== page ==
Guyana At A Glance
Originally a Dutch colony in the 17th century, by 1815 Guyana had become a British possession. The abolition of slavery led to settlement of urban areas by former slaves and the importation of indentured servants from India to work the sugar plantations. Guyana achieved independence from the UK in 1966, and became a Republic on February 23, 1970 under the leadership of Prime Minister Forbes BURNHAM. In 1985, Desmond HOYTE assumed the presidency of Guyana following Burnham's death. In 1992, Cheddi JAGAN was elected president and after his death five years later, his wife, Janet JAGAN, became president. She resigned in 1999 due to poor health. Her successor, Bharrat JAGDEO, was reelected in 2001 and again in 2006. Early elections held in May 2015 resulted in the replacement of President Donald RAMOTAR by President David GRANGER.
To be the preferred Guyanese American business organization for the protection and promotion of the interests of Guyanese American owned enterprises in the Diaspora, those in Guyana with interests and ties to the United States of America as well as US companies doing business with Guyana and Guyanese in the Diaspora.
Why join the Guyanese American Chamber of Commerce?
Chambers of Commerce are essential to the sustained growth and viability of any business enterprise. Your Chamber facilitates introductions through networking. It is a channel for reaching new potential partners and customers. Your Chamber helps you keep abreast of new developments that can impact your business through research and the timely sharing of information. Think of it as one-stop shopping for contacts, commerce and community. There is simply no other organization that brings together the leaders and shapers in business, politics, education, the arts and any of the other myriad dimensions that make a business community successful.
Any professional, association, firm, corporation, partnership, trust, or student having an interest in the mission of this organization, shall be eligible to apply for membership.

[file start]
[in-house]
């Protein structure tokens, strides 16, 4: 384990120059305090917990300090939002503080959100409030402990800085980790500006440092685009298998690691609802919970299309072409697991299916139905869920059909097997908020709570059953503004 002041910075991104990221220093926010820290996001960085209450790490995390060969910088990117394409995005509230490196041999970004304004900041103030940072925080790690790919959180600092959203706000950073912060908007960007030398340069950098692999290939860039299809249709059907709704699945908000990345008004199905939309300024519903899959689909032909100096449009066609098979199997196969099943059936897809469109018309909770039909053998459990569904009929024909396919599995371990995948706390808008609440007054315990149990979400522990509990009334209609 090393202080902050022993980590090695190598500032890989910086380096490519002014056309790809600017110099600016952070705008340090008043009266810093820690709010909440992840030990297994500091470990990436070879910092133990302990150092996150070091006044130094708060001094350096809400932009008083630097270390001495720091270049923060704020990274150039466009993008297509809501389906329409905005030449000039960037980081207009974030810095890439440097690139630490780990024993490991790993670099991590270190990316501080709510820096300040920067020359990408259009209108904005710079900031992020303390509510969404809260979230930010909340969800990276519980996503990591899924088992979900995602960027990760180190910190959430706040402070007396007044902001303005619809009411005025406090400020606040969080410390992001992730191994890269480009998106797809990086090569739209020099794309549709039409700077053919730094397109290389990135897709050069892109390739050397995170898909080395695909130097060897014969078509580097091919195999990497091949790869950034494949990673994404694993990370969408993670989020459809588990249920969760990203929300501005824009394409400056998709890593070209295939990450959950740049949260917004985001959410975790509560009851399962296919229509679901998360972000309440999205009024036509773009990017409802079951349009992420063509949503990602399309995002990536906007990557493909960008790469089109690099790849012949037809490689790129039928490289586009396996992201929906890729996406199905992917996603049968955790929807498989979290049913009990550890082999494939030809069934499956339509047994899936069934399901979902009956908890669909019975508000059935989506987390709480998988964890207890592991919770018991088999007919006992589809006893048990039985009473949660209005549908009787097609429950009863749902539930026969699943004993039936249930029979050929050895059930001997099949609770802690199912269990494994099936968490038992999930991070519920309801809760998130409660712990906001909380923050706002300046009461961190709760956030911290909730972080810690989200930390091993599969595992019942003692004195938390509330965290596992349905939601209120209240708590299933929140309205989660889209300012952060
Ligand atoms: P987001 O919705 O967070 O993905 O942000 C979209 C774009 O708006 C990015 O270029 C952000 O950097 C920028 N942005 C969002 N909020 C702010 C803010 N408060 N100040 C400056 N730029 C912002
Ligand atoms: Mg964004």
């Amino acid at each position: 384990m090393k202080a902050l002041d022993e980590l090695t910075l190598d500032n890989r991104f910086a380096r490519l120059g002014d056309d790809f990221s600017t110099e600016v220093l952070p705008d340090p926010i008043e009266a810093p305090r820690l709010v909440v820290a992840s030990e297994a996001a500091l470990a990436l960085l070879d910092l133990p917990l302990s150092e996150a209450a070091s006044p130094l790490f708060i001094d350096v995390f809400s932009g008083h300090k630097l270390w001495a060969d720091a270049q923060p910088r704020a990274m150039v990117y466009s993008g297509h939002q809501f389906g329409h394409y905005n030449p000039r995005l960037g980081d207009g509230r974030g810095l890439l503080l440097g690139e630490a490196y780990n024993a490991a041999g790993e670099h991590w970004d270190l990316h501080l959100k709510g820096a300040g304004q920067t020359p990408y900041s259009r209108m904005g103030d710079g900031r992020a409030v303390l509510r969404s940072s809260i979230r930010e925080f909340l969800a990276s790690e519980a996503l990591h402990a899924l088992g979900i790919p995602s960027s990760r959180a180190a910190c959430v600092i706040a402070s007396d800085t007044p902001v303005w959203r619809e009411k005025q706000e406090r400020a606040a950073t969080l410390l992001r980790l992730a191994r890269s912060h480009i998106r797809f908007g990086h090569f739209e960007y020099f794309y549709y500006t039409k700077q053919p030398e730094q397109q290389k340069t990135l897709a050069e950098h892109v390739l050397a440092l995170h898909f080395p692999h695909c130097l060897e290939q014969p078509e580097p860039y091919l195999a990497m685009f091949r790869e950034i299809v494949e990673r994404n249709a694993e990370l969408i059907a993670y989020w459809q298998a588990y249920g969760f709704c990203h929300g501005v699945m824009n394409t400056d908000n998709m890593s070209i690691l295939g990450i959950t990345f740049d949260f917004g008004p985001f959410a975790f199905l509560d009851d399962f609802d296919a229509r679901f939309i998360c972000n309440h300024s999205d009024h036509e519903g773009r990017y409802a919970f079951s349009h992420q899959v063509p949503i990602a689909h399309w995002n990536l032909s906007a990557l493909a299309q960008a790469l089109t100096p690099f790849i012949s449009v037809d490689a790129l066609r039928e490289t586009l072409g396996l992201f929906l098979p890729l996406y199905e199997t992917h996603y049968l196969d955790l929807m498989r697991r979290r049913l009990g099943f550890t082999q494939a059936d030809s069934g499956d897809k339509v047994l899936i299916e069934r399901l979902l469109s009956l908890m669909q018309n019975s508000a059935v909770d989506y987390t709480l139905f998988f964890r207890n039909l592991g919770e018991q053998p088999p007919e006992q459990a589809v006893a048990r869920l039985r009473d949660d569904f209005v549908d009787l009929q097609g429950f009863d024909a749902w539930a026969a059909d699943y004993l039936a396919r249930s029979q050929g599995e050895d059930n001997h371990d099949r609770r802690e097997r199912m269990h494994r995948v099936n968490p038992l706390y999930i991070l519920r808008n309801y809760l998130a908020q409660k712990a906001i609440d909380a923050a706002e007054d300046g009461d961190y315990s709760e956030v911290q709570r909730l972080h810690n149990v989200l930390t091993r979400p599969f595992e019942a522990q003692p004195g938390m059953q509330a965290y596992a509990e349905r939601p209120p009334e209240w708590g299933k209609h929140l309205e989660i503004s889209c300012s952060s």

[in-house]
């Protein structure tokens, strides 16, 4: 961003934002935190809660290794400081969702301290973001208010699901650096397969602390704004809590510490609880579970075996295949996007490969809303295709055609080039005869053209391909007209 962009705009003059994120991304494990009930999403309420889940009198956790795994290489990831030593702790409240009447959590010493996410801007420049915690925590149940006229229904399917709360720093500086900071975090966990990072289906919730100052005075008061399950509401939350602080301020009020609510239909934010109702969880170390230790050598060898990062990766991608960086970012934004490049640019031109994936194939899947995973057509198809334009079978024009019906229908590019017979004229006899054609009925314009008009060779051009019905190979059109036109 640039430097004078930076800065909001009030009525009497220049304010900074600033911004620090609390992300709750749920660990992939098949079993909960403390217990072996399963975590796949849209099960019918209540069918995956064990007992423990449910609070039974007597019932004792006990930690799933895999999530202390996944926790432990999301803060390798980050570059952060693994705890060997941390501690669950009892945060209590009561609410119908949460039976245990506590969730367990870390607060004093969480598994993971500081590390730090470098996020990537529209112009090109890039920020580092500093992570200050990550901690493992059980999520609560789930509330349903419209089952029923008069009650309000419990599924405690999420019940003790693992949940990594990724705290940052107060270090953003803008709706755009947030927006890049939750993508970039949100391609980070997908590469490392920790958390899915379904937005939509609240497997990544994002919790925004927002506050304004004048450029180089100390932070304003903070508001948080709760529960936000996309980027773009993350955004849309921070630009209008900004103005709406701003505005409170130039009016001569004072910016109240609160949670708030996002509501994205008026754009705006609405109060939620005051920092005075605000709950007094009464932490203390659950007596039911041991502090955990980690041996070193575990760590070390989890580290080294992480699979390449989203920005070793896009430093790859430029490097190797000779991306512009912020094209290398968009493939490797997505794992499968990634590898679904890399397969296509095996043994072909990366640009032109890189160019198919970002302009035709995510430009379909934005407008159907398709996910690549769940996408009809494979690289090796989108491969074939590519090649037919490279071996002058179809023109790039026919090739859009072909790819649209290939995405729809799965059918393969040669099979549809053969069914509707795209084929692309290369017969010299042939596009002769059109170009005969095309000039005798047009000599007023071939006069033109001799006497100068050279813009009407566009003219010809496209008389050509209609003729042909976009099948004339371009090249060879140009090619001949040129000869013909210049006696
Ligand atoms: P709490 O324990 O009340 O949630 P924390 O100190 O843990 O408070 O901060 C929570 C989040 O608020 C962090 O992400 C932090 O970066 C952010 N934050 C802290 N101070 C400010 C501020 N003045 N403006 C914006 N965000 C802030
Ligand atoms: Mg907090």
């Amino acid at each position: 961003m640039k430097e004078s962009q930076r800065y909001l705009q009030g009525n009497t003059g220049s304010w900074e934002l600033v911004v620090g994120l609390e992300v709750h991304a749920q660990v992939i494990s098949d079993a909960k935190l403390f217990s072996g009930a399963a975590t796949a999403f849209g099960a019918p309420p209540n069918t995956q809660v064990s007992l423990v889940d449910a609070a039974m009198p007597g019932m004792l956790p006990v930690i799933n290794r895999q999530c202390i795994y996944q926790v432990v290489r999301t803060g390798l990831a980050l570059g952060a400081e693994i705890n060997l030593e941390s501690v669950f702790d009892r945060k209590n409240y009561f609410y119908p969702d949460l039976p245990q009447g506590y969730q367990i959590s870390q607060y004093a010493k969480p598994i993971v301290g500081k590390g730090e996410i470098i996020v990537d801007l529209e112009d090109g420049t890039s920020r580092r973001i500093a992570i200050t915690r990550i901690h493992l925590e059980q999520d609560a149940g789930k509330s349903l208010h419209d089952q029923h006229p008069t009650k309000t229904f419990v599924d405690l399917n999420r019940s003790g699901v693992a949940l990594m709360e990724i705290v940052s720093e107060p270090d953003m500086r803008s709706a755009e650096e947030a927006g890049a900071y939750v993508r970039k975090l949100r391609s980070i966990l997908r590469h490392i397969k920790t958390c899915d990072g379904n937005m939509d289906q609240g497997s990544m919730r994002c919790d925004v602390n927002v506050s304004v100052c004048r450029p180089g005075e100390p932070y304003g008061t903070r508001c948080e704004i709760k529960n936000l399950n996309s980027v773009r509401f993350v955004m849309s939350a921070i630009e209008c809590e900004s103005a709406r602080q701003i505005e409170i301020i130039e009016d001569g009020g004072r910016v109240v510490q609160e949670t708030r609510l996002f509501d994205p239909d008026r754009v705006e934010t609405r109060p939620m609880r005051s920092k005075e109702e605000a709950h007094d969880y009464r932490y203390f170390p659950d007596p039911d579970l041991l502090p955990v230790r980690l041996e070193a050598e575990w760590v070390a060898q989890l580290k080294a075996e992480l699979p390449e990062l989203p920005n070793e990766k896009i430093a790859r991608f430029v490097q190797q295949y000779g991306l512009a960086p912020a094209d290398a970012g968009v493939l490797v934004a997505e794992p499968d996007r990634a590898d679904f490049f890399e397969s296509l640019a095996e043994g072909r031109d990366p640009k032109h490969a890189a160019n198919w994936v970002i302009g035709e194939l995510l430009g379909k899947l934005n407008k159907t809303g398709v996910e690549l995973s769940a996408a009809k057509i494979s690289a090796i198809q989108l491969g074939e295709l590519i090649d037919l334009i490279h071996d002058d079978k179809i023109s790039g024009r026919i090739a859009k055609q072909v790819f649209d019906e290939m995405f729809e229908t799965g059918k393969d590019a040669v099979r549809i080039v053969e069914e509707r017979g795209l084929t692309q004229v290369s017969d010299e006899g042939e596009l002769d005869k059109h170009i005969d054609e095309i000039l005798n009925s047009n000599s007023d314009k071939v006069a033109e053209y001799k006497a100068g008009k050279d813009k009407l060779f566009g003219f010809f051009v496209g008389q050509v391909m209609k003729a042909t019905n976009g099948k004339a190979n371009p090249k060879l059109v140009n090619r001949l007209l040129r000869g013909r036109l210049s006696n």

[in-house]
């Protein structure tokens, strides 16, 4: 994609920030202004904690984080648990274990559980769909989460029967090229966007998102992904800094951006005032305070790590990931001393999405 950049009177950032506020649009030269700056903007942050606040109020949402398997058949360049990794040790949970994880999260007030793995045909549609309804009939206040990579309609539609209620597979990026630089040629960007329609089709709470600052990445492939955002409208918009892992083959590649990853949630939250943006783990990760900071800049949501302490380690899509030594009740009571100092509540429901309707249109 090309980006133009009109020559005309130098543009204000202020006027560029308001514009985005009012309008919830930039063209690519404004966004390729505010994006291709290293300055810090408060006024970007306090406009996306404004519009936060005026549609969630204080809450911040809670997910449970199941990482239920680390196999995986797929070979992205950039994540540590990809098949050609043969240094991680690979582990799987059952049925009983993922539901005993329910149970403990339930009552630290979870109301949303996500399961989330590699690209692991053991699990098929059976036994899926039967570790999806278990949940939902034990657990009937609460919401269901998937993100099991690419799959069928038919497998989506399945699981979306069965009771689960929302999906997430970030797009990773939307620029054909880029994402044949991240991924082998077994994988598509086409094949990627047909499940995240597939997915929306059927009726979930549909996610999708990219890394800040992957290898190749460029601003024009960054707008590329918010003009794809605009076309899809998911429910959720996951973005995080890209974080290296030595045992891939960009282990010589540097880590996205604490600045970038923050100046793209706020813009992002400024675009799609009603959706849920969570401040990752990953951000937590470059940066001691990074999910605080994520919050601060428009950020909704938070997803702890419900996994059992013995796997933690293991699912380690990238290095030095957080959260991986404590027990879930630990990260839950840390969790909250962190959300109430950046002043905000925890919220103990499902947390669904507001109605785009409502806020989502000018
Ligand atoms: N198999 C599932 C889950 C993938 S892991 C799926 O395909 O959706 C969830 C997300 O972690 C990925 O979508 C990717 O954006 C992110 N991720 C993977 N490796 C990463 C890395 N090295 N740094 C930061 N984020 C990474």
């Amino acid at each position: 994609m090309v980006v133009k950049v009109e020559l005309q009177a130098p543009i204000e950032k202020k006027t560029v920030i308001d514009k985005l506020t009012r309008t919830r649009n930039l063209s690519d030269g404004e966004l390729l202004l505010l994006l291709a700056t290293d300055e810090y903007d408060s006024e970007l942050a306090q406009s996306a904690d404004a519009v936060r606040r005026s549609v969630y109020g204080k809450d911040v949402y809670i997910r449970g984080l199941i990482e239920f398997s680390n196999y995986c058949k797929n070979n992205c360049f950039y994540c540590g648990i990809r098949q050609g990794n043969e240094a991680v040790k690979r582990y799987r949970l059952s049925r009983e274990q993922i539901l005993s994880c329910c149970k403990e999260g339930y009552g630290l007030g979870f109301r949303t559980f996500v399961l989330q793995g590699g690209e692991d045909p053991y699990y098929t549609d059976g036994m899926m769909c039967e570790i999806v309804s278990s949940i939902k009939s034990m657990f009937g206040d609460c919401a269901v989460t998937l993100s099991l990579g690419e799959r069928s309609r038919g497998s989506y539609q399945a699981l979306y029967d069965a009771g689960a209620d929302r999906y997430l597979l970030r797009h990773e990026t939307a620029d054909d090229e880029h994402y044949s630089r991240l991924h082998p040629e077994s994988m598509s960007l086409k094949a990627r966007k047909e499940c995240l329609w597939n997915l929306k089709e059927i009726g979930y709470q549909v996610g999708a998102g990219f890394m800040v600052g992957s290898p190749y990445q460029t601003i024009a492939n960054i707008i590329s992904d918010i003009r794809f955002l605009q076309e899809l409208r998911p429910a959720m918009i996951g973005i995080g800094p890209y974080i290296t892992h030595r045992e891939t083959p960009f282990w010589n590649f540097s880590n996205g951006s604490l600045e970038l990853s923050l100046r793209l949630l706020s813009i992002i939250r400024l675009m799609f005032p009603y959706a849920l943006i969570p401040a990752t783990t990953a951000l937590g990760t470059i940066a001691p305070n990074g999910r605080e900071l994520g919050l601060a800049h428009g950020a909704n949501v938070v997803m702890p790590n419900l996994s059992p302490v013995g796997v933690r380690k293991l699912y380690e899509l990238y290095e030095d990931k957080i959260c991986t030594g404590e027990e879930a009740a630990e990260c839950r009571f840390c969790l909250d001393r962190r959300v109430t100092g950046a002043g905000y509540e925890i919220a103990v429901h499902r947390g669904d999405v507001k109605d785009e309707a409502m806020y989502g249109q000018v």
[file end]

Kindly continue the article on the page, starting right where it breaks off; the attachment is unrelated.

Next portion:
Among the benefits of membership are:
- Advocacy on behalf of your company no matter how small or big an entity
-Educating our members so that you are current on the rules and regulations that govern your operations
-Networking events to provide opportunities for expanded customer base and business to business partnerships
-Promotion of your brand internationally
-Service to you as a Resource Hub
Ambassador Bayney Karran @ The Launch of the Chamber Feb. 2016
Mr. President, there is much scope for mutual support and collaboration between the Guyanese American Chamber of Commerce and businesses in Guyana through the relevant government agencies.
Your organization would be expected to protect the interests of Guyanese American owned businesses in the United States as well as Guyanese companies that do business here. It is hoped that you can provide timely and relevant information to them.
You would also be making a valuable contribution by networking support for businesses from these two countries.
Governments rely on stakeholders like yourselves to make suitable recommendations for their legislative agendas. You should not hesitate to do so.
For your associates that are gathered here this evening I am certain that the Chamber will lobby effectively for your interests and protect your rights. It must be acknowledged, however, that the Chamber would be unable to uphold sharp practices or to protect entities who are not compliant with applicable laws and regulations. I would urge member companies to take advantage of the Guyanese American Chamber of Commerce as a dependable collaborator and ally.
On that note I am pleased to hereby formally launch the Guyanese American Chamber of Commerce and I ask you to join me in a toast to the success of the GACC.
In The Spotlight
The Guyanese American Chamber of Commerce (GACC) has since it's inception, initiated a number of activities designed to enhance the profitability of its members. Many of these initiatives, undertaken in conjunction with our partners have gained the attention of the media both in the United States and the Caribbean region.